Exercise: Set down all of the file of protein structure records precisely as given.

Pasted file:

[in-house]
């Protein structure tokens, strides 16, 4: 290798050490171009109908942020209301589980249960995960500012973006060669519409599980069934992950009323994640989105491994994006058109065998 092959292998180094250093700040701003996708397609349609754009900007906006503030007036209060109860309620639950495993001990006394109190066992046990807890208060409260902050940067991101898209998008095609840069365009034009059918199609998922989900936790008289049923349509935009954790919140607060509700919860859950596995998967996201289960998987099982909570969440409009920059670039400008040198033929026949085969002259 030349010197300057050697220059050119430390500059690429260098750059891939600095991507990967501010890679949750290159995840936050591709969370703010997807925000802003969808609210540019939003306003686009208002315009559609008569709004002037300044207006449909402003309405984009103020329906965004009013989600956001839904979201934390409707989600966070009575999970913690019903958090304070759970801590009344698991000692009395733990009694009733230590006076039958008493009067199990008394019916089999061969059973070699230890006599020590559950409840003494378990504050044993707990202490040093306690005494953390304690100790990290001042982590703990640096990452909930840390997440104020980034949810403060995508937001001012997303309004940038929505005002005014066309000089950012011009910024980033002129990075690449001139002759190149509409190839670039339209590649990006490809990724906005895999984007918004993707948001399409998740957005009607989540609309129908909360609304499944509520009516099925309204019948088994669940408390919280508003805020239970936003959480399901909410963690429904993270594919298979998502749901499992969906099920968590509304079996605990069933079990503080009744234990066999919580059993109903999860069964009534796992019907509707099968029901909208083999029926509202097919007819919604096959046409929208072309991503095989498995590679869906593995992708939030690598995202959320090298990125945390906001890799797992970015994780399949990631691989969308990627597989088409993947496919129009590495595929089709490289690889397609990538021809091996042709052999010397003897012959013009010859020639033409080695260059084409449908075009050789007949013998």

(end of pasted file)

[in-house]
């Protein structure tokens, strides 16, 4: 290798050490171009109908942020209301589980249960995960500012973006060669519409599980069934992950009323994640989105491994994006058109065998 092959292998180094250093700040701003996708397609349609754009900007906006503030007036209060109860309620639950495993001990006394109190066992046990807890208060409260902050940067991101898209998008095609840069365009034009059918199609998922989900936790008289049923349509935009954790919140607060509700919860859950596995998967996201289960998987099982909570969440409009920059670039400008040198033929026949085969002259 030349010197300057050697220059050119430390500059690429260098750059891939600095991507990967501010890679949750290159995840936050591709969370703010997807925000802003969808609210540019939003306003686009208002315009559609008569709004002037300044207006449909402003309405984009103020329906965004009013989600956001839904979201934390409707989600966070009575999970913690019903958090304070759970801590009344698991000692009395733990009694009733230590006076039958008493009067199990008394019916089999061969059973070699230890006599020590559950409840003494378990504050044993707990202490040093306690005494953390304690100790990290001042982590703990640096990452909930840390997440104020980034949810403060995508937001001012997303309004940038929505005002005014066309000089950012011009910024980033002129990075690449001139002759190149509409190839670039339209590649990006490809990724906005895999984007918004993707948001399409998740957005009607989540609309129908909360609304499944509520009516099925309204019948088994669940408390919280508003805020239970936003959480399901909410963690429904993270594919298979998502749901499992969906099920968590509304079996605990069933079990503080009744234990066999919580059993109903999860069964009534796992019907509707099968029901909208083999029926509202097919007819919604096959046409929208072309991503095989498995590679869906593995992708939030690598995202959320090298990125945390906001890799797992970015994780399949990631691989969308990627597989088409993947496919129009590495595929089709490289690889397609990538021809091996042709052999010397003897012959013009010859020639033409080695260059084409449908075009050789007949013998």